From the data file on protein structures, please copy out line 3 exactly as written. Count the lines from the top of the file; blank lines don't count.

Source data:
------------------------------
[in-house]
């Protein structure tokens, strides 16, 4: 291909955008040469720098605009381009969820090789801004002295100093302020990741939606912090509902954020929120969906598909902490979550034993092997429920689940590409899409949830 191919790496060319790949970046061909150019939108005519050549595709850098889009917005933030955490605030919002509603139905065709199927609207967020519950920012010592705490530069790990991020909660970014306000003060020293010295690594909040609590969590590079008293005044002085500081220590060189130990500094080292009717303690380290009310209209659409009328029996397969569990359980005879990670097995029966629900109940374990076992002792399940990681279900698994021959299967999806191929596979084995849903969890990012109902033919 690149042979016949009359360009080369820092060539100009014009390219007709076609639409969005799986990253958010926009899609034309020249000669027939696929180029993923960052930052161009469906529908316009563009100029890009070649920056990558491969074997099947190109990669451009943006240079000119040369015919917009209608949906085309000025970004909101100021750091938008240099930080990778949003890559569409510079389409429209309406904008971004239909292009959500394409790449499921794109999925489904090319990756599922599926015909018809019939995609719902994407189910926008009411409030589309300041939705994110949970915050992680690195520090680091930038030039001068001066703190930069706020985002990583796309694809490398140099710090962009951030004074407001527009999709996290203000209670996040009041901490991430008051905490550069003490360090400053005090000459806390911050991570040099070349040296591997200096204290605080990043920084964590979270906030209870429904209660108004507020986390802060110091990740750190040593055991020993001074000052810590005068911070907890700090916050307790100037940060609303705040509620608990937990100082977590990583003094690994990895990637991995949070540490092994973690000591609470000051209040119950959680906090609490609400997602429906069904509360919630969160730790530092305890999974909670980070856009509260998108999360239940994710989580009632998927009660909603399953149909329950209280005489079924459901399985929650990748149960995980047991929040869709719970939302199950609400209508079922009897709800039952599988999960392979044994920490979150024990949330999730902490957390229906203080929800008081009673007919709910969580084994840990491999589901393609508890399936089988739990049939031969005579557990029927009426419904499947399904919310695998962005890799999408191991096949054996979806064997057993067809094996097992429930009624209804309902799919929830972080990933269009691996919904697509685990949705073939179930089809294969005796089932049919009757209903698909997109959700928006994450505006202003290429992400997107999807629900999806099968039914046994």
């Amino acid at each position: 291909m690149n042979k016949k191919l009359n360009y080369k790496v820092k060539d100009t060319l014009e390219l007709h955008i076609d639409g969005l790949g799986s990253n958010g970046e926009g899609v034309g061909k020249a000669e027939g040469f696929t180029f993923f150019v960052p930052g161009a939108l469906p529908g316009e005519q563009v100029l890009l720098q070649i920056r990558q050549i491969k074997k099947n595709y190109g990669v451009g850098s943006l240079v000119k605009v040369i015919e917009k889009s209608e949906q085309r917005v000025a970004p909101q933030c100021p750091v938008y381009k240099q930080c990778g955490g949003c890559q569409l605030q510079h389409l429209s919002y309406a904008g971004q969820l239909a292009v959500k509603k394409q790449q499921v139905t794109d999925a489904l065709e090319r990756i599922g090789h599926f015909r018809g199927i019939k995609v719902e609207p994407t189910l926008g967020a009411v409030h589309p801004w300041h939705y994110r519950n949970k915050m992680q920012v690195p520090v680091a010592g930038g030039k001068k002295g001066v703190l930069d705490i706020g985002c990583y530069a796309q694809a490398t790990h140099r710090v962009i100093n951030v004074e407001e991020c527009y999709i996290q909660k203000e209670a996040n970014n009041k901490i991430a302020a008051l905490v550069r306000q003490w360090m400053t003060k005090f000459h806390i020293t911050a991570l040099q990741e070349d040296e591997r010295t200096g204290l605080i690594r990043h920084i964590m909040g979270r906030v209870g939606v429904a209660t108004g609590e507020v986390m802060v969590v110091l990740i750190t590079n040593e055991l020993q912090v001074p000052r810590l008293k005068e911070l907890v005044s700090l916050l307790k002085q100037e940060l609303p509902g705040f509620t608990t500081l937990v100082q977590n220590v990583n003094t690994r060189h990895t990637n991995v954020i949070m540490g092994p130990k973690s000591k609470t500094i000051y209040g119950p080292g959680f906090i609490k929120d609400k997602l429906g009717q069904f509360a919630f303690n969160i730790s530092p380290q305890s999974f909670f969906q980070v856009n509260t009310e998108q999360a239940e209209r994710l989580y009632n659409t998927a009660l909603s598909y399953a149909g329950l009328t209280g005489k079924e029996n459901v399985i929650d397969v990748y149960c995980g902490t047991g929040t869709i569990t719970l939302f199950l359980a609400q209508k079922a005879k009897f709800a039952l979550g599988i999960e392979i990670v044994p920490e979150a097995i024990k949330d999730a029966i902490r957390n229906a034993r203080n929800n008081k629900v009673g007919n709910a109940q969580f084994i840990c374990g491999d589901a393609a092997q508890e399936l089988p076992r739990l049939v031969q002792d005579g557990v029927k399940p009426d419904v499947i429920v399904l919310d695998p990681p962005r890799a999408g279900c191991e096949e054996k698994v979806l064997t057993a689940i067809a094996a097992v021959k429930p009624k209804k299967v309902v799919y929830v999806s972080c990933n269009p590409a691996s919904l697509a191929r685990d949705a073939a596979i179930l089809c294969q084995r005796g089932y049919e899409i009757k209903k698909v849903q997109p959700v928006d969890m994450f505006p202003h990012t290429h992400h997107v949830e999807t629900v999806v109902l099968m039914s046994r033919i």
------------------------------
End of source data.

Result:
């Amino acid at each position: 291909m690149n042979k016949k191919l009359n360009y080369k790496v820092k060539d100009t060319l014009e390219l007709h955008i076609d639409g969005l790949g799986s990253n958010g970046e926009g899609v034309g061909k020249a000669e027939g040469f696929t180029f993923f150019v960052p930052g161009a939108l469906p529908g316009e005519q563009v100029l890009l720098q070649i920056r990558q050549i491969k074997k099947n595709y190109g990669v451009g850098s943006l240079v000119k605009v040369i015919e917009k889009s209608e949906q085309r917005v000025a970004p909101q933030c100021p750091v938008y381009k240099q930080c990778g955490g949003c890559q569409l605030q510079h389409l429209s919002y309406a904008g971004q969820l239909a292009v959500k509603k394409q790449q499921v139905t794109d999925a489904l065709e090319r990756i599922g090789h599926f015909r018809g199927i019939k995609v719902e609207p994407t189910l926008g967020a009411v409030h589309p801004w300041h939705y994110r519950n949970k915050m992680q920012v690195p520090v680091a010592g930038g030039k001068k002295g001066v703190l930069d705490i706020g985002c990583y530069a796309q694809a490398t790990h140099r710090v962009i100093n951030v004074e407001e991020c527009y999709i996290q909660k203000e209670a996040n970014n009041k901490i991430a302020a008051l905490v550069r306000q003490w360090m400053t003060k005090f000459h806390i020293t911050a991570l040099q990741e070349d040296e591997r010295t200096g204290l605080i690594r990043h920084i964590m909040g979270r906030v209870g939606v429904a209660t108004g609590e507020v986390m802060v969590v110091l990740i750190t590079n040593e055991l020993q912090v001074p000052r810590l008293k005068e911070l907890v005044s700090l916050l307790k002085q100037e940060l609303p509902g705040f509620t608990t500081l937990v100082q977590n220590v990583n003094t690994r060189h990895t990637n991995v954020i949070m540490g092994p130990k973690s000591k609470t500094i000051y209040g119950p080292g959680f906090i609490k929120d609400k997602l429906g009717q069904f509360a919630f303690n969160i730790s530092p380290q305890s999974f909670f969906q980070v856009n509260t009310e998108q999360a239940e209209r994710l989580y009632n659409t998927a009660l909603s598909y399953a149909g329950l009328t209280g005489k079924e029996n459901v399985i929650d397969v990748y149960c995980g902490t047991g929040t869709i569990t719970l939302f199950l359980a609400q209508k079922a005879k009897f709800a039952l979550g599988i999960e392979i990670v044994p920490e979150a097995i024990k949330d999730a029966i902490r957390n229906a034993r203080n929800n008081k629900v009673g007919n709910a109940q969580f084994i840990c374990g491999d589901a393609a092997q508890e399936l089988p076992r739990l049939v031969q002792d005579g557990v029927k399940p009426d419904v499947i429920v399904l919310d695998p990681p962005r890799a999408g279900c191991e096949e054996k698994v979806l064997t057993a689940i067809a094996a097992v021959k429930p009624k209804k299967v309902v799919y929830v999806s972080c990933n269009p590409a691996s919904l697509a191929r685990d949705a073939a596979i179930l089809c294969q084995r005796g089932y049919e899409i009757k209903k698909v849903q997109p959700v928006d969890m994450f505006p202003h990012t290429h992400h997107v949830e999807t629900v999806v109902l099968m039914s046994r033919i």